Boxer Phil Chason got a shock at the start of his Northeast Regional Championship bout
By Shawn French (Windham Independent, Nov. 10, 2004)
Following his appearance in the Golden Gloves national tournament in Kansas City, Mo., Windham’s Phil Chason took four months away from the ring. He returned on Oct. 30 in a four-round brawl against Alex Ayala in the Northeast Regional Championship semifinals.Making weight had been a long-running issue for the 19-year-old, who fought at 141 — 15 pounds lighter than his street weight. Now a welterweight, fighting at 152, Chason is stronger and fighting at a more comfortable weight. In the semi’s he tested out his new power, eschewing his traditional move-and-counter style to go toe to toe with the brawler from Massachusetts. Chason dropped his opponent in the fourth, earning a TKO and a trip to the Nov. 6 finals at the Portland Boxing Club.
There were a dozen championship fights on the docket that night, the early highlight being a fight between Lisa Kuronya of Bowdoin and her opponent from Halifax, Nova Scotia. Kuronya, a tall, chiseled fighter with a 16-0 record, had a huge height advantage over her opponent. Kuronya controlled the tempo for the first round and a half, using her superior reach to stick her jab and keep her foe swinging at air. But late in the second, Kuronya was caught with a brutal left hook and dropped to the canvas. She recovered and survived the round. To win the fight, she would need a dominant final round.
A minute into the final round, Kuronya wobbled her opponent with an overhand right and immediately frenzied, smacking her from one side of the ring to the other in a savage 30-second beating. Her opponent was given a standing-eight count and Kuronya won the fight and the northeast championship belt.
Chason was in the middle of the lineup and took on Jeff Sullivan from Halifax, Nova Scotia. Chason said a week earlier that he knew nothing of this opponent, as no video was available. That lack of info placed the three-time defending Northeast champion in serious danger. It wasn’t until the bell rang and his opponent shifted into stance that Chason realized he was fighting a southpaw.
Fights against lefties are a whole different game. With the stances reversed, feet get tangled, the angles are backward and every instinct you develop in training is exactly wrong. The traditional way of circling moves you away from your opponent’s power. With a southpaw, that same shift sends you right into his best punch.
It was only Chason’s second time fighting a southpaw and he had trained for the previous one. This time he was going in blind.
Compounding the problem was that Sullivan was running, which forced Chason to pursue and try to find the appropriate angles time and again. Sullivan backpedaled and circled, forcing Chason to follow, then planted and swapped shots, and moved again before Chason could get comfortable.
Chason was landing cleaner punches in the opening round, but Sullivan’s footing was more stable, letting him put his weight behind his hits.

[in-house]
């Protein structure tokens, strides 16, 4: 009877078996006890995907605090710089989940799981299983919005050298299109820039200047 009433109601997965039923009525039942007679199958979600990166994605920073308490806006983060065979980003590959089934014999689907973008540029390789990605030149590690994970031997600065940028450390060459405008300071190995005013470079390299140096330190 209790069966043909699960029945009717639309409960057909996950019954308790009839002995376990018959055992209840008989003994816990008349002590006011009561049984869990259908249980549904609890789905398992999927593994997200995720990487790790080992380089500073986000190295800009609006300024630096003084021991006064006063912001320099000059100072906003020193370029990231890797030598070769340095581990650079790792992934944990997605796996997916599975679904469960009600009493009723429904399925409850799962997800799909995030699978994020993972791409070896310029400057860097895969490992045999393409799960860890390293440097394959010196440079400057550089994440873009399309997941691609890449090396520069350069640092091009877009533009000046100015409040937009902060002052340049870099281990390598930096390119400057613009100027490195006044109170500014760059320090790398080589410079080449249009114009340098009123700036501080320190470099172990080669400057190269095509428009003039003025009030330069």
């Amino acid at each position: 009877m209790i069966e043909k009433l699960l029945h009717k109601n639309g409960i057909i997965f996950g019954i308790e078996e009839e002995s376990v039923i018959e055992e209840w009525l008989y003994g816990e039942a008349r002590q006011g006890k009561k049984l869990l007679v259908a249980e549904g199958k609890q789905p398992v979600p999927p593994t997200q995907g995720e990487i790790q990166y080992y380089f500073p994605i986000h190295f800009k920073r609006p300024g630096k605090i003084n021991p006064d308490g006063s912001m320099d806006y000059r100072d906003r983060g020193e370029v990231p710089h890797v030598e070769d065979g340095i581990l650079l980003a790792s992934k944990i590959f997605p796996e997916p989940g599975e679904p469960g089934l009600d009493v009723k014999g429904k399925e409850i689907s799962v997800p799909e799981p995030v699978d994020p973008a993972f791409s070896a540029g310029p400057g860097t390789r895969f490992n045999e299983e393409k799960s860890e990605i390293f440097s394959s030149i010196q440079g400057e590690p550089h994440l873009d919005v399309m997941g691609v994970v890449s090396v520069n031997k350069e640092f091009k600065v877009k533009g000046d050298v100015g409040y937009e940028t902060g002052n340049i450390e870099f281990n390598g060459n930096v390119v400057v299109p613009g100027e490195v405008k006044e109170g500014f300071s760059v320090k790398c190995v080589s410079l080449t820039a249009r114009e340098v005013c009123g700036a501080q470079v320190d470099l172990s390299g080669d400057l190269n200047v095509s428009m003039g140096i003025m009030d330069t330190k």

In the second round, the boxers swapped straight right shots to the head and Chason ended the exchange with a double left hook, head and body. The remainder of the round followed the pattern of the first. Chason chased, they swapped hits and Sullivan danced away.
The third saw some solid exchanges, with Chason landing his best shots as his opponent backed away. Sullivan was strong coming forward and both were connecting with their power punches, but neither could string together a meaningful combination.
Chason opening the fourth and final round with a good flurry and drove his opponent into the ropes. But Sullivan punched his way out of it, forcing Chason back in the best exchange of the night. The remainder of the round was even, with Chason on the attack but unable to find the openings to do any real damage.
When the final bell rang, it was clear the verdict would be a close one. Chason had landed cleaner punches, but Sullivan had done at least as much damage. Fortunately for Chason, the scoring system doesn’t credit any punch that touches the opponent’s glove before landing. Most of Sullivan’s blasts skipped off Chason’s hands or shoulder before connecting. The decision came back in favor of Chason, awarding him his fourth straight Northeast Championship.
“I thought it could have gone either way,” Chason said after the fight. “I got in there and just about wet myself when I saw he was left-handed,” he said, laughing. “Even when he came out, he was just standing there. Then the bell rang and he switched up.
“I can deal with a southpaw if I know ahead of time to prepare for it,” he said. “You have to find those right combinations with a southpaw. Nothing was clicking for me because he was running so much. I had to plant my feet and whenever I did, he punched. I have to give him credit for being a smart fighter. I thought he did really well. I’m just happy for the Punchstat (scoring system).”